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Thread: How to Sharpen a Gyuto

  1. #1
    Senior Member ThEoRy's Avatar
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    How to Sharpen a Gyuto

    This comes up every now and again so I made a new video on the subject. Question or comment below.

    Starting this harvest I'm a starving startling artist/
    Lyrical arsonist it's arduous spitting this smartest arsenic/

  2. #2
    daveb's Avatar
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    Like it.
    Dave
    Older and wider.

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    Senior Member larrybard's Avatar
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    Rick, Thank you. Do I understand correctly that due to the geometry of this gyuto you are making the angle of the edge on one side twice the angle of the other side? When you sharpen you hold the handle in your right hand, but when you "blend" on the 5k and when you strop with trailing strokes to deburr you shift hands for each side. You do that because you just happen to find it more comfortable?

  4. #4
    Senior Member ThEoRy's Avatar
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    Yezzir the stropping motion is easier for me in both hands while I adapted the 1 hand sharpening technique to prevent getting **** all over my handles. The angle is def. lower on the front though how much I can't say.
    Starting this harvest I'm a starving startling artist/
    Lyrical arsonist it's arduous spitting this smartest arsenic/

  5. #5
    Senior Member larrybard's Avatar
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    Sorry, I didn't mean one angle might be twice the other; I meant 50% greater (e.g., 8 degrees and 12 degrees).

    It's a long time since I took trigonometry, so I might be mistaken, but it seemed to me that if on one side you were elevating the spine by a certain height, and the other side 50% higher -- e.g., by the widths of two pennies and three pennies, respectively -- that the difference would correspond to a 50% change in angle.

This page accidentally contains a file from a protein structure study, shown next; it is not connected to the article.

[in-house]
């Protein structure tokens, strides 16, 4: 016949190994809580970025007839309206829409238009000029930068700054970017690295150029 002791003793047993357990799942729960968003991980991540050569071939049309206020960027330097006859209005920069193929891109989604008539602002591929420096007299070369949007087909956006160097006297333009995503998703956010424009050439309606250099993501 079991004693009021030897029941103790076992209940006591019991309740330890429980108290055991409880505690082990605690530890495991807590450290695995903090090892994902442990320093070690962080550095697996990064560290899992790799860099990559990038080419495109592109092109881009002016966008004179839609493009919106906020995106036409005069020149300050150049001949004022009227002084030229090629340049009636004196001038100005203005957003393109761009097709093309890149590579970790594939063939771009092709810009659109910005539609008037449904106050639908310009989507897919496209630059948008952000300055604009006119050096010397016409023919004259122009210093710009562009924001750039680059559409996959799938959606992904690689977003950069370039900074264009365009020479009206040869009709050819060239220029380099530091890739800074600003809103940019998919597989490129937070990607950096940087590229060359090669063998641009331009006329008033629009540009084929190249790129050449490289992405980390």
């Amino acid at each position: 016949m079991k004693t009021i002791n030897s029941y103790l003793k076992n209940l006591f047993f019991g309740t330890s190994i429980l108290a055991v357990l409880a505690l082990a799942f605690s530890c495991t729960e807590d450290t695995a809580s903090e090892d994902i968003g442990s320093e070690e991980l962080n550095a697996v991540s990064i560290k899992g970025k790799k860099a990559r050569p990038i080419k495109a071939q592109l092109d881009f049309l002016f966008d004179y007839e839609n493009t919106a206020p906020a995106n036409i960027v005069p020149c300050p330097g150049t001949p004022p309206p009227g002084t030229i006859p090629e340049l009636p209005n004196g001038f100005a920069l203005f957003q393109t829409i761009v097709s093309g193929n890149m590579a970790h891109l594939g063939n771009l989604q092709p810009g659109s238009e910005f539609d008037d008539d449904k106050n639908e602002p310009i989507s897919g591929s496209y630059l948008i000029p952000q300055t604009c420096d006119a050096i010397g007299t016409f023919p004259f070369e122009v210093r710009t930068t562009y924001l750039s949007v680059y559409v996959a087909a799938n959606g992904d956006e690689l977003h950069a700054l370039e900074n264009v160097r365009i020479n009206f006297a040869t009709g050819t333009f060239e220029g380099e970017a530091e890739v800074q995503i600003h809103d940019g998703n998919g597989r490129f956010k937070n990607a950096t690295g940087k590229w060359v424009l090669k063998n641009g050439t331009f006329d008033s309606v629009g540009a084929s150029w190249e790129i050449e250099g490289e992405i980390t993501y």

6. #6
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    Wow, those are some acute angles. It's been a while since I've done trig as well, but assuming a 48 mm blade height and a penny width of ~ 1.5 mm, I'm calculating an angle of 3.5 degrees on the right face and 5.4 on the left. sin (x) = (#pennies*penny width)/blade height <- am I doing this right?

  7. #7
    Senior Member Benuser's Avatar
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    That's correct. If you have the pennies disappearing under the blade instead of being next to it, it becomes all much more reasonable. And you should add the blade's slope to have an idea what the angle is between stone and blade's axis.

  8. #8
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    I use wooden triangles cut from balsawood and placed on the stone to set the correct angles, much more precise, quicker and less hassle than the penny method. Also, with the triangles you always get the same nagle for all your knives, no matter how tall the blade is.

    I have triangles at 21, 18, 15 and 12 degrees, but of course anything goes. The actual angle will of course be very slightly higher becaue most blades have that very acute wedge shape/cross section.

  9. #9

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    I usually just maintain the same existing angle on the edge. I'll first find the edge's angle by feeling when it bites the stone, then I'll hold that angle for that side.

  10. #10
    Senior Member Cheeks1989's Avatar
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    Good video.

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